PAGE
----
Cutting to the Chase

So, what knife should you use? Chef's Knife, Paring Knife, Boning Knife, Serrated Knife, or Slicing Knife?

To answer that, you need to consider the ingredient you are preparing. Your choice should also consider the result you want. Does the type of knife matter? Yes, it does! Choosing the appropriate knife for your needs will make your cooking experience better. It also helps in avoiding possible accidents in the kitchen. The taste and presentation of your meal will depend on the quality of the knife you've chosen. Just like choosing fresh and healthy ingredients, it's also best to consider the right tools for the right occasion. Trust me, it will bring out the best to your lovely meal.


A final note  

We all love cooking channels and recipe books, right? Behind every slick image and tasty dish is an incredibly sharp knife. If you want your results to match, choosing the correct knife is one giant leap closer.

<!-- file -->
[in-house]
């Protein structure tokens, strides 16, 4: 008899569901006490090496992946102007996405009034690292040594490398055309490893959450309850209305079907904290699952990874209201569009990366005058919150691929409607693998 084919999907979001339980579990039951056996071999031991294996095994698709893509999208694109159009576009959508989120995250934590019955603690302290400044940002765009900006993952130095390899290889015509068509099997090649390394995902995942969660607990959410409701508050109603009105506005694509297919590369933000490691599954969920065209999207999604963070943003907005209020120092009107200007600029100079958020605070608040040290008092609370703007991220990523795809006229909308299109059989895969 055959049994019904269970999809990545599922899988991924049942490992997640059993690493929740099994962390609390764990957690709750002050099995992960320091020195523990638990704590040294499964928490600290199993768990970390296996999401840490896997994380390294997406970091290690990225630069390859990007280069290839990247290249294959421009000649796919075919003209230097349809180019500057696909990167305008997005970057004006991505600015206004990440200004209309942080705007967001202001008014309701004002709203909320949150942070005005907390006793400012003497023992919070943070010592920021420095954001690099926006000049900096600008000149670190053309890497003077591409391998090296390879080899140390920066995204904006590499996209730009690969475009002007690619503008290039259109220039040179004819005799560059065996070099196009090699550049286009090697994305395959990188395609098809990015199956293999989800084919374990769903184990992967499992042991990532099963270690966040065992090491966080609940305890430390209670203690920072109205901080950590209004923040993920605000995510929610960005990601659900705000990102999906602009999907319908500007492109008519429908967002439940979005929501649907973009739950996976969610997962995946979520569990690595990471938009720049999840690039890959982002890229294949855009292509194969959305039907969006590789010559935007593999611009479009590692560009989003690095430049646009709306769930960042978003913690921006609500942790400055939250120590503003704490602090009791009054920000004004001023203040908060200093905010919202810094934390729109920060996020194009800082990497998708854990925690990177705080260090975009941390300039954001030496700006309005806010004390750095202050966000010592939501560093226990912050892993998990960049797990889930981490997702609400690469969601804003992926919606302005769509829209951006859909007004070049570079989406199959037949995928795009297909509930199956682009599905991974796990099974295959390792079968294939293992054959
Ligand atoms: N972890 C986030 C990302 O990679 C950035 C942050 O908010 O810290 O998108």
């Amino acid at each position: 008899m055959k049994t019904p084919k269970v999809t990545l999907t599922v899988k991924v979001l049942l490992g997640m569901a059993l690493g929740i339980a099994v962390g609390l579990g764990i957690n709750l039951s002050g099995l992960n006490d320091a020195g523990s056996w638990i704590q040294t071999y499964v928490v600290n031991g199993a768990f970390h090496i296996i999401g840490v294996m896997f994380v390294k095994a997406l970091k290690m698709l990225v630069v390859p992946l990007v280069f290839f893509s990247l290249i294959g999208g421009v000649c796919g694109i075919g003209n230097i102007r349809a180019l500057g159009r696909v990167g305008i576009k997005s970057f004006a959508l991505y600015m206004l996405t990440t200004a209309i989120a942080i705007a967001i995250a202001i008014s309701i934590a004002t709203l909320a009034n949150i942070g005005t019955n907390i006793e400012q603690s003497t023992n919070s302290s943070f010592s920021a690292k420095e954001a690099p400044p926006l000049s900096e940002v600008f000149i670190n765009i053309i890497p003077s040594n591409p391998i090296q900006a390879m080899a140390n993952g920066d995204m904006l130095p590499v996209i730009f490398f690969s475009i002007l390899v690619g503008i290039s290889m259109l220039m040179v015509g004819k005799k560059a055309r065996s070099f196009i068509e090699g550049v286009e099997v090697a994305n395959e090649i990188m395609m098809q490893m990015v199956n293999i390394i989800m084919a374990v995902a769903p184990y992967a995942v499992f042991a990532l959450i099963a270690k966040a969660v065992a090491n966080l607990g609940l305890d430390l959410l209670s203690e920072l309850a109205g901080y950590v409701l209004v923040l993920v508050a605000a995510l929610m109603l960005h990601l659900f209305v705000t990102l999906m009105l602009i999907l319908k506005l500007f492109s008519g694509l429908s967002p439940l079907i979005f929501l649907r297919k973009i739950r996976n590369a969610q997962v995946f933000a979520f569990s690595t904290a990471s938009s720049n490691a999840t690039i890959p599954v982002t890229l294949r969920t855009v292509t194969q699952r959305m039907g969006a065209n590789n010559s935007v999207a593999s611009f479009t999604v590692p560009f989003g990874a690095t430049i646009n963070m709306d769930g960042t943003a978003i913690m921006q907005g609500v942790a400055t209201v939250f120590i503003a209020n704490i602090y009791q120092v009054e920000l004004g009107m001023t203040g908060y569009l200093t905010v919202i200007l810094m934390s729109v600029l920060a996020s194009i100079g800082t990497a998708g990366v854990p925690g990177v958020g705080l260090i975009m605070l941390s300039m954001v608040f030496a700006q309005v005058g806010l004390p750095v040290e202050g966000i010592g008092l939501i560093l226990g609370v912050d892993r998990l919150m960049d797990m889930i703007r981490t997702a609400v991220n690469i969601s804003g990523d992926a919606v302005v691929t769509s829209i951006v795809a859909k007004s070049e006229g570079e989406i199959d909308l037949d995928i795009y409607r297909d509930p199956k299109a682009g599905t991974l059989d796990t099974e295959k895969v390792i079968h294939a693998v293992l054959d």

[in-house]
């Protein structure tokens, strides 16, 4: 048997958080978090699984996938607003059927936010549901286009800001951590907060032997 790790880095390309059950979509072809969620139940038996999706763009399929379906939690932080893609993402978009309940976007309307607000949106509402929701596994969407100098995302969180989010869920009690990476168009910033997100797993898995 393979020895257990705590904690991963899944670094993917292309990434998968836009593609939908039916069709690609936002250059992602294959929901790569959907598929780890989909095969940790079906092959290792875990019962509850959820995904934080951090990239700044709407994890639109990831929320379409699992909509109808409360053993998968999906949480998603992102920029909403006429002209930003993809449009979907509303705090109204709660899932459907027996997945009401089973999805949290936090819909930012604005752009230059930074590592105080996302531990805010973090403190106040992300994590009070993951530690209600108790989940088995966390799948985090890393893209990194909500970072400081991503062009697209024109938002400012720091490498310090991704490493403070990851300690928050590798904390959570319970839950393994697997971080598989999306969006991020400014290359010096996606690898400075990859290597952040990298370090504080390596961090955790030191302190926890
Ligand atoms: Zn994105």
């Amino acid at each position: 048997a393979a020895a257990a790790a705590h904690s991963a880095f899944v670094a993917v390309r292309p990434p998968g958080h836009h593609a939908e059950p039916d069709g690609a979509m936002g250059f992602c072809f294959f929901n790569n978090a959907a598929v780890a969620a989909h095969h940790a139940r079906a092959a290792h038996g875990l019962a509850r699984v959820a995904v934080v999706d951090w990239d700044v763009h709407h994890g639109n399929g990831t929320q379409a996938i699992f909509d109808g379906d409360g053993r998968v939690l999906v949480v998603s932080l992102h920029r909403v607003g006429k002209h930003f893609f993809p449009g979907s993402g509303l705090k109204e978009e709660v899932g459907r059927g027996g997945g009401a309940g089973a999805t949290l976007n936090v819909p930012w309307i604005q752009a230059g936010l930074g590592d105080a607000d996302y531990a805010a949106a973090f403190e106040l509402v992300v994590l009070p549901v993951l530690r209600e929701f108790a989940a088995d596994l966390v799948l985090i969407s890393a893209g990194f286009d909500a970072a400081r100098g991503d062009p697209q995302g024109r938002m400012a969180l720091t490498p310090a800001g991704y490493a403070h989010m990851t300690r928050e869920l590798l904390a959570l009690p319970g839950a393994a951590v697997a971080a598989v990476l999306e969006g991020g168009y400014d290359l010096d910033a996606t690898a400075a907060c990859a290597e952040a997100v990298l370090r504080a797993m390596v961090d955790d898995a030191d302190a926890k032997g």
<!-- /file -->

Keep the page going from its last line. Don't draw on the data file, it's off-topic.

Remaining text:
← Older Post Newer Post →

Leave a comment

Japanese Knives | Chef Knives

The Crow Everyday Carry Pocket Knife

The Crow Everyday Carry Pocket Knife

By Sam Flaherty

Introducing the Crow Everyday Carry Pocket Knife—a new addition to our collection inspired by the cunning Corvidae family. Compared to its predecessor, the Magpie, the...

Read more
Partial Tang Pros: Applications Where They Excel

Partial Tang Pros: Applications Where They Excel

By Sam Flaherty

Understanding the anatomy of a knife can be the difference between choosing a tool that suits your needs and ending up with one that falls...

Read more